Wednesday, December 5, 2012

‘Tis the Season …

Perhaps you think this is the most wonderful time of the year, or perhaps you think it’s the most stressful.  Either way, it’s here, and our workplaces aren’t immune from the impact of the holidays.  It can sometimes be tricky for employers to allow goodwill and celebration without offending those who do not celebrate Christmas. 
The topics of religious accommodation and religious discrimination have been touched on in previous posts.  This post is focused on the specific issues that arise during the holiday season.  Note that these comments are intended for secular employers only.  Employers that qualify as religious institutions are not subject to the same constraints.
Here are a few quick tips for the next several weeks:

·       Tip #1:“Happy Holidays” vs. “Merry Christmas”:  There’s a difference between a secular celebration of the holidays and the celebration of Christmas, which is a central event in the Christian calendar. The line here can be difficult to draw, since so many symbols of the season are used as non-religious decoration (think decorated trees, wreaths, and Santa) even though they may have religious origins. A private employer does have the right to express the religious beliefs of its owners in the workplace, but it may not cross the line and require its employees to accept those beliefs in order to obtain career advancement or avoid discipline. If an employer allows expression of particular religious beliefs of its employees in the workplace, it must ensure that there is similar freedom of expression for all religious beliefs and views. Given all that, the safest course is to steer clear of “Christmas” celebrations and decorations and choose a more neutral “happy holidays” approach. At a minimum, an employer should take seriously any religion-based objections its employees may raise to the employer’s holiday observations, and may not retaliate for the expression of those objections.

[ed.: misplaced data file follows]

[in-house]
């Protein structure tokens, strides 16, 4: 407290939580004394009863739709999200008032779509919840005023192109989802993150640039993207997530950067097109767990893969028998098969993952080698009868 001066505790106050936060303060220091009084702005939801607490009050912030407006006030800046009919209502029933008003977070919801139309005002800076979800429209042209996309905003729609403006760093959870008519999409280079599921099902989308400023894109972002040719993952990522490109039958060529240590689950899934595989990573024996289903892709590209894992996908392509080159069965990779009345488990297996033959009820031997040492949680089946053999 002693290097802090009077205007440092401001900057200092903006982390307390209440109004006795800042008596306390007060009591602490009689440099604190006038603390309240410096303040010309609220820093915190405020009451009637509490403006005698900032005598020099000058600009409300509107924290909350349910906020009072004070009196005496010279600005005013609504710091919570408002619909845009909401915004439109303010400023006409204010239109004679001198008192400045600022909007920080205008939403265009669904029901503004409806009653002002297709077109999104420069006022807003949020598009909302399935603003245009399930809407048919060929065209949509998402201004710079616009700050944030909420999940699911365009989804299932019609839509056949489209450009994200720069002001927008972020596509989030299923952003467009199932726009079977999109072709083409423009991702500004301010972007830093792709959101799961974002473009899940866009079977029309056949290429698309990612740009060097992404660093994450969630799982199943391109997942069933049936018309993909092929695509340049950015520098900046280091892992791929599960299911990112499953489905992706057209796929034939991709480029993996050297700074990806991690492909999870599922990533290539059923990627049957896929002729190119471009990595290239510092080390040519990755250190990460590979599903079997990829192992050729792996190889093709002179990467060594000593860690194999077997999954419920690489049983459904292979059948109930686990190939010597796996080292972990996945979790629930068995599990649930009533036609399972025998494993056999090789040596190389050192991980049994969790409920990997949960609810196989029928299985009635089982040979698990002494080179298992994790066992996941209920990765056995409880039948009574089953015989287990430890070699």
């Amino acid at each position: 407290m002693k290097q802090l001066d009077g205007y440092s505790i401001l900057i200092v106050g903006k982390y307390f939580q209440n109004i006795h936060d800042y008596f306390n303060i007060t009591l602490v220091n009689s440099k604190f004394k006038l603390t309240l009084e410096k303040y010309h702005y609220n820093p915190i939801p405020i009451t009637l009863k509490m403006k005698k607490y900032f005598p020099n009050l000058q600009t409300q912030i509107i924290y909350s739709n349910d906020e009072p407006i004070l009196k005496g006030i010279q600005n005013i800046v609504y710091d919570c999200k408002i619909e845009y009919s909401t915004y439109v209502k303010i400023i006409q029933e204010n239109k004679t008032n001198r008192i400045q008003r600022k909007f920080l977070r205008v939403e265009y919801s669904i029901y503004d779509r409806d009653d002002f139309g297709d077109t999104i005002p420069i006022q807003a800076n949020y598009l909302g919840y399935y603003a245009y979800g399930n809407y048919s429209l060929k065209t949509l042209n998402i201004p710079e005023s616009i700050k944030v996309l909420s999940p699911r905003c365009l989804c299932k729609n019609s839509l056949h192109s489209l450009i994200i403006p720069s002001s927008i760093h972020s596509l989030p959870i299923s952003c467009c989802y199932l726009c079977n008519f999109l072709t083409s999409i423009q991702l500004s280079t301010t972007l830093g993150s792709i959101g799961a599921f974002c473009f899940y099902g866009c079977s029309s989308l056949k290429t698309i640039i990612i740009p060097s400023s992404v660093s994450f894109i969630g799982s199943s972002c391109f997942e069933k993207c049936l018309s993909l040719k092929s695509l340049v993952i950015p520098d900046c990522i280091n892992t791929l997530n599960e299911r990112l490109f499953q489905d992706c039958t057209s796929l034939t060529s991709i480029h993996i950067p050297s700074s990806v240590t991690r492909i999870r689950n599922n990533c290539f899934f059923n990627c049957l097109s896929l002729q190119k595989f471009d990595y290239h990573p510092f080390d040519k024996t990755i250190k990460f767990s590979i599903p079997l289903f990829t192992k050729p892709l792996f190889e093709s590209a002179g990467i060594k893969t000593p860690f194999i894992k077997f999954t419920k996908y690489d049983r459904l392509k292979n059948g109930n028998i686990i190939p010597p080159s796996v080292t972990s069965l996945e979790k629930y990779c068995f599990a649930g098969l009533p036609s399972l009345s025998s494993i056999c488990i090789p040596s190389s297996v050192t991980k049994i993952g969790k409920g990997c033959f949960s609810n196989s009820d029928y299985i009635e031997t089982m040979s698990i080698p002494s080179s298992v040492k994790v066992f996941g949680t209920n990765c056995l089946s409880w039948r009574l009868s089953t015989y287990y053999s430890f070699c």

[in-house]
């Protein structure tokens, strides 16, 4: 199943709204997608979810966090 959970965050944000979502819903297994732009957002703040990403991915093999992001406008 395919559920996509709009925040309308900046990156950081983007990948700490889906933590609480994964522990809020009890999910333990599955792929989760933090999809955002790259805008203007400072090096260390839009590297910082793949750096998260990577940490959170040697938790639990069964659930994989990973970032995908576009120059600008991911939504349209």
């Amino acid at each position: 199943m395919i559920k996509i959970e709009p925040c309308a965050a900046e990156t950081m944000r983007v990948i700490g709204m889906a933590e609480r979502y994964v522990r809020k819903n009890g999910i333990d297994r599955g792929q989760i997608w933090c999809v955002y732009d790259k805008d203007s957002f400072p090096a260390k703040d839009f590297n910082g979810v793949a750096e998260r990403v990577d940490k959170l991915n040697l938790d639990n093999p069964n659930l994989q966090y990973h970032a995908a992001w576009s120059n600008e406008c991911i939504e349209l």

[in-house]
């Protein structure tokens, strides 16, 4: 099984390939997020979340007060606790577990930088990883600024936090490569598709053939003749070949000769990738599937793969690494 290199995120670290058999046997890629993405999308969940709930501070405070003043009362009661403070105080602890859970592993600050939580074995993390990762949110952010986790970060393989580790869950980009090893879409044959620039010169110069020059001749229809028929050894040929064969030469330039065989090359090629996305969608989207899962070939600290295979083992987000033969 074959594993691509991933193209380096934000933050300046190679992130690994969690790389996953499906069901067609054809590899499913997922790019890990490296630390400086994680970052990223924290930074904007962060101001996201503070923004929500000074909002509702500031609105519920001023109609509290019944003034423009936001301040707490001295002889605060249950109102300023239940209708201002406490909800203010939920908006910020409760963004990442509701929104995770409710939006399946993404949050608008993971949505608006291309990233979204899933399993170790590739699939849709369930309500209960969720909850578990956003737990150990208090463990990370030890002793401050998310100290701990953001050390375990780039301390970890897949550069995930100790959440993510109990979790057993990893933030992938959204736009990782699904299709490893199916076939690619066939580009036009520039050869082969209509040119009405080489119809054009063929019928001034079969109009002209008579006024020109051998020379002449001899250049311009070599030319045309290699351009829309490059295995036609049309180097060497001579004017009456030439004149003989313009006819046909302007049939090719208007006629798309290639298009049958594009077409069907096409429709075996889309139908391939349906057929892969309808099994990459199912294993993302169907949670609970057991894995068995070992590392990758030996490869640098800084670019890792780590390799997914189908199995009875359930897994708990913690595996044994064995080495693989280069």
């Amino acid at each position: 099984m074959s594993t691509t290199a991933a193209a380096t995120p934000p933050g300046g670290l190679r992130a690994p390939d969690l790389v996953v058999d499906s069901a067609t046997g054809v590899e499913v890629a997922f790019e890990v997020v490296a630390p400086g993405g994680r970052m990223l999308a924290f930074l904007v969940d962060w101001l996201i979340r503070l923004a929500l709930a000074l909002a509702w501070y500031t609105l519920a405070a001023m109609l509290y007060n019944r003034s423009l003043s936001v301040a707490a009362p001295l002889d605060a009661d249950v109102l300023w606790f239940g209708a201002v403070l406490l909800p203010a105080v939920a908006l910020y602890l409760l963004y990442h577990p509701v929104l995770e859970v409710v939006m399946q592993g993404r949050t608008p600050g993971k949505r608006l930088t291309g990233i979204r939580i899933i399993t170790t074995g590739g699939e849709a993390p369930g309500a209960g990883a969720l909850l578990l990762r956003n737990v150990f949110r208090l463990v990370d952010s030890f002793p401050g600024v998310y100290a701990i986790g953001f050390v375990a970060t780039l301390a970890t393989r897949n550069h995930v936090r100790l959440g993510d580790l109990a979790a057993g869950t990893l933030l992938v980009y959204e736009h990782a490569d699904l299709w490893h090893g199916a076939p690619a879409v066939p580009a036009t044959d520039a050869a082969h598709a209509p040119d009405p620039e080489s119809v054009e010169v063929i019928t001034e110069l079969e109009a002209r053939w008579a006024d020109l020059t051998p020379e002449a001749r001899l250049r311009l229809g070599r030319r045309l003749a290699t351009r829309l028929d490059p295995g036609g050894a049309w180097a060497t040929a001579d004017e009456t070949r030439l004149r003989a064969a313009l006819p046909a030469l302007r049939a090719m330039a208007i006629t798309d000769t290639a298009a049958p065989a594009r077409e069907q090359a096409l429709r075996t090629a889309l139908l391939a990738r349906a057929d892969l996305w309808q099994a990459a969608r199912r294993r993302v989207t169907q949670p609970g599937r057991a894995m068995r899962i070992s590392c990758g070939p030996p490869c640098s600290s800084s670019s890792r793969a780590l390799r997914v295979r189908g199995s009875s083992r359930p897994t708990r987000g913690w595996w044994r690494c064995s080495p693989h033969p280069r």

·       Tip #2:  Voluntary Participation vs. Forced Proselytizing:  Employers should not force employees to participate in religion-based activities. If, for example, company management conducts activities that include overtly religious speech, music, or messages, and attendance at such activities is mandatory, a judge or agency (such as the EEOC) could find that the activity is improper religious proselytizing. Indeed, in one case, the EEOC pursued a discrimination charge against a company that fired an employee who refused to wear a Santa hat and apron while performing her job duties in the gift wrapping department of a retail store. The employee refused based on her religious beliefs as a Jehovah’s Witness, which prohibited her from celebrating Christmas. The EEOC has stated that it believes an employer is not required to, and should not strive to, forbid the expression of all religious expression in the workplace but may restrict the expression of religious beliefs if there are complaints from co-workers or  a legitimate disruption of the employer’s business.

      Employers’ risks aren’t limited to religious discrimination.  The holidays are no excuse for allowing employee conduct that would not be tolerated at other times of the year.  That leads us to:

·       Tip #3:  Bad Behavior at Company Celebrations: As any employment lawyer can tell you, January can be a busy time for outside counsel as employers deal with complaints arising from behavior at company holiday parties.  Nothing fuels potential sexual harassment, racially offensive speech, and other unguarded comments like a little alcohol. If your company insists on serving alcohol at company gatherings, consider limiting the amount and controlling the duration and location of the gathering.  The presence of sober managers and supervisors can also serve as a deterrent to bad behavior.  If problems occur or complaints are made, the employer needs to be prompt, serious, and consistent in its reaction. 

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